Since providing information from buffer 42 has a reduced access time as compared to accessing memory array 35 for responding to an access request from a requesting master, it is desirable to prefetch information from memory array 35 into buffer 42 that will subsequently be requested. However, note that prefetching is speculative in that it is uncertain whether the prefetched information will actually be requested by a master. For example, if the prefetched information is not subsequently requested, then the prefetch becomes a wasted prefetch which consumes excess power and lowers performance. Therefore, one embodiment of the present invention controls prefetching of speculative data into buffer 42 utilizing prefetch counters 41 and control register 38 by limiting the number of prefetches between misses in buffer 42 for each master (such as masters 12 and 14). For example, one embodiment uses a control register to store a prefetch limit for each master such that the number of prefetches for each master is based on properties of the requesting master. In another embodiment, the control register may also be used to determine how many lines are prefetched during each prefetch, as will be discussed in more detail below.

FIG. 2 illustrates one embodiment of control register 38, which includes a prefetch limit field for each master. For example, as illustrated in FIG. 2, control register 38 includes master 12 prefetch limit field 60 and master 14 prefetch limit field 62. In alternate embodiments, control register 38 may include more or less fields, as needed, to store the desired prefetch limits. Also note that control register 38 may be programmed via instructions from a master such as master 12 or master 14 which are coupled to system interconnect 22. The prefetch limit field values may be provided, for example, by a user or may be programmed at design time.

In one embodiment, prefetch circuitry 40 is bidirectionally coupled to request monitor 43, which profiles access requests from one or more masters, such as master 12 or master 14, whose profiles may be used to dynamically update the prefetch limit. For example, request monitor 43 may monitor the number of accesses made to buffer 42 between successive buffer misses and update or set the limits accordingly. In alternate embodiments, request monitor 43 can be excluded from the data processing system 10 and the prefetch limit can be, for example, user programmable, or hardwired.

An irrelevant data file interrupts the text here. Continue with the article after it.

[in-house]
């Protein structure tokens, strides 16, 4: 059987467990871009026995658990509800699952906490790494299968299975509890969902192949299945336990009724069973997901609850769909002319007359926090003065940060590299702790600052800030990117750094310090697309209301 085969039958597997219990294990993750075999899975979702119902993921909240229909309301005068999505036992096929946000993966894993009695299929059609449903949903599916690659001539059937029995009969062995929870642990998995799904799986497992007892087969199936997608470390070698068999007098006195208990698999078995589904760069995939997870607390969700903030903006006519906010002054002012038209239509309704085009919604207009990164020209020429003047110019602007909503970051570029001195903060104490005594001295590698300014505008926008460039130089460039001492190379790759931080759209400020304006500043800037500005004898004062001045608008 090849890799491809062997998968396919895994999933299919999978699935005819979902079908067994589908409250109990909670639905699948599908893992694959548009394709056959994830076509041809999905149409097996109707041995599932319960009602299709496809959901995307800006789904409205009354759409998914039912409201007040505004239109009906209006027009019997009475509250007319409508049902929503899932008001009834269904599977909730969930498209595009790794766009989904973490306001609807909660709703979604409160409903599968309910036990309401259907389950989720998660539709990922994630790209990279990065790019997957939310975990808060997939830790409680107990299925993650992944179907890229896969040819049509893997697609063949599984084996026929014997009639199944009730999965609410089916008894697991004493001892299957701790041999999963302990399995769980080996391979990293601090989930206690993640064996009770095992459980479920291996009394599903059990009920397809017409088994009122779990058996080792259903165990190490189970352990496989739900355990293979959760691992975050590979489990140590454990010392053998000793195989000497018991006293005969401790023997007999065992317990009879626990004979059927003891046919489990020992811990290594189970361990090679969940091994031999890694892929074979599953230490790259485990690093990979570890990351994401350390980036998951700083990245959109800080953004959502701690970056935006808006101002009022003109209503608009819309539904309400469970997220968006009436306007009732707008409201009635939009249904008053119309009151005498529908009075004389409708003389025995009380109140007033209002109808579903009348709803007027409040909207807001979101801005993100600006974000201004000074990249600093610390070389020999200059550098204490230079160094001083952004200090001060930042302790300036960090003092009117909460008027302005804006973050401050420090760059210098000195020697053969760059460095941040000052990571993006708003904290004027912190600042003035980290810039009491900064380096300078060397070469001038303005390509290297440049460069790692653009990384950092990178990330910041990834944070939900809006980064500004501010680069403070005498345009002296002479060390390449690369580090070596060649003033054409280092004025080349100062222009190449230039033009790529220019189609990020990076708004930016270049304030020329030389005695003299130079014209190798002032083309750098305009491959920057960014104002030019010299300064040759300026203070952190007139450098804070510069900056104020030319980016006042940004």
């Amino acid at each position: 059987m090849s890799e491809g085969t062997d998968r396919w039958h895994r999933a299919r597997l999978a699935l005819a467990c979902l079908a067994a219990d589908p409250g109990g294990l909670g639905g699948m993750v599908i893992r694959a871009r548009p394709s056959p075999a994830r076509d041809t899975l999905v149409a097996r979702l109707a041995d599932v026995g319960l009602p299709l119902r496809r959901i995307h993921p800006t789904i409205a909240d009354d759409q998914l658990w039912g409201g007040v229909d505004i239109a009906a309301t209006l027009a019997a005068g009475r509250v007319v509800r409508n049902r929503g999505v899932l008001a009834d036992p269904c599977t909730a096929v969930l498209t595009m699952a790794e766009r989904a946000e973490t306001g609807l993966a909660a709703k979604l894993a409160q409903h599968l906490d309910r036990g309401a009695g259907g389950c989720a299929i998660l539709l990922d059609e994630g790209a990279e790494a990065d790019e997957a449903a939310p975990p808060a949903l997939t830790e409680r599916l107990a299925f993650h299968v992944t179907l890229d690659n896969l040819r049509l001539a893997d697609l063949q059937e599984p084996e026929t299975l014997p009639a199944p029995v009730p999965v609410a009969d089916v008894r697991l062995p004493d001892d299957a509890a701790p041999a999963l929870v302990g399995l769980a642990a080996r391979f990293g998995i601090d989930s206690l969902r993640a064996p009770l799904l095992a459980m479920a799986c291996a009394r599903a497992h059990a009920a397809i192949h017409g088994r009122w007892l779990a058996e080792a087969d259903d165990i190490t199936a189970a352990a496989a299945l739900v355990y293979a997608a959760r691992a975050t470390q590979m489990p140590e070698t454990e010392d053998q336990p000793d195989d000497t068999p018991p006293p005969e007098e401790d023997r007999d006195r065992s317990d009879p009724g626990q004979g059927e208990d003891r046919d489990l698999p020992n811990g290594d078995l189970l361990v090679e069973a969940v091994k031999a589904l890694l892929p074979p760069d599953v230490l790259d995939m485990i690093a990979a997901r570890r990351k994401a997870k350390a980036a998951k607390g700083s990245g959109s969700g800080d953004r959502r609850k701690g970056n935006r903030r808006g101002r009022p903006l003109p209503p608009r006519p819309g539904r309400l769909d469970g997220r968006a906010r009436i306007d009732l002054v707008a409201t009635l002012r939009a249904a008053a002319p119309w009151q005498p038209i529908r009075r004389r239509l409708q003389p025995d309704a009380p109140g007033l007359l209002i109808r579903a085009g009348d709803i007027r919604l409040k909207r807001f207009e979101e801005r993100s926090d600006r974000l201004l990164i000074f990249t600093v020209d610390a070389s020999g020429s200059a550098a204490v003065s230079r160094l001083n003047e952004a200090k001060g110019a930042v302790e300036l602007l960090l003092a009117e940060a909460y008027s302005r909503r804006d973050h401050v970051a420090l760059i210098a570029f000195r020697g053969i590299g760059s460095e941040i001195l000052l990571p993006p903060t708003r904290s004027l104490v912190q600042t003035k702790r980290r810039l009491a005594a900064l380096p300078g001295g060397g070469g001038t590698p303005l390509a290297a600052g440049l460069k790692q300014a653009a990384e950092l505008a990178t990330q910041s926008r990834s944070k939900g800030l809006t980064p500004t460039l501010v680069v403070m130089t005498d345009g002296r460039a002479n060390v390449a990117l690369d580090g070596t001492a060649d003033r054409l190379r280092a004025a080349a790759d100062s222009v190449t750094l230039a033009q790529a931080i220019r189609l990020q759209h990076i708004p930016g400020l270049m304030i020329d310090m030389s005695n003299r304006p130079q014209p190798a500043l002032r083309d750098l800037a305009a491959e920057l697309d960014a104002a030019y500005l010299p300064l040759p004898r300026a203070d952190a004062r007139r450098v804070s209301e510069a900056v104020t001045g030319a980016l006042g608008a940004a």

FIG. 3 illustrates one embodiment of prefetch counters 41, which includes a prefetch counter corresponding to each master. For example, in one embodiment, prefetch counters 41 include a prefetch counter 64 corresponding to master 12, and a prefetch counter 66 corresponding to master 14. In an alternate embodiment, data processing system 10 may include a single prefetch counter per memory array controller (such as memory array controller 36) that is shared by one or more masters, such as master 12 or master 14. Prefetch counters 41 can alternatively be referred to as a counter, counters, or any other device (software or hardware) that operates similar to a counter.

FIG. 4 illustrates one embodiment of the field definitions of control register 38 of FIG. 2. For example, in one embodiment, each of fields 60 and 62 are three-bit fields, where each field is capable of having 8 values (000, 001, 010, 011, 100, 101, 110, and 111). In one embodiment of the field descriptions as described in FIG. 4, prefetch limit fields 60 and 62 are used to control the prefetch algorithm used by the prefetch circuitry. For example, prefetch limit fields 60 and 62 define a limit on the maximum number of sequential prefetches which will be attempted between buffer misses for each corresponding master. Prefetch limit fields 60 and 62 may also be used to define how many lines are prefetched each time.

For example, in the illustrated embodiment, a value of 000 indicates that no prefetching is performed between access requests from a corresponding master that result in misses in buffer 42. That is, if master 12 prefetch limit field 60 is set to 000, then no prefetching occurs between misses in buffer 42 caused by access requests from master 12. Similarly, if master 14 prefetch limit field 62 is set to 000, then no prefetching occurs between misses in buffer 42 caused by access requests from master 14. A value of 001 for prefetch limit fields 60 and 62 indicates that a single additional line (next sequential line in memory array 35) is prefetched on a buffer miss. A value of 010 for prefetch limit fields 60 and 62 indicates that up to two additional lines may be prefetched following each buffer miss before prefetching is halted, where a single additional line (next sequential line in memory array 35) is prefetched on a buffer miss, and the next additional sequential line is prefetched on a buffer hit (if not already present).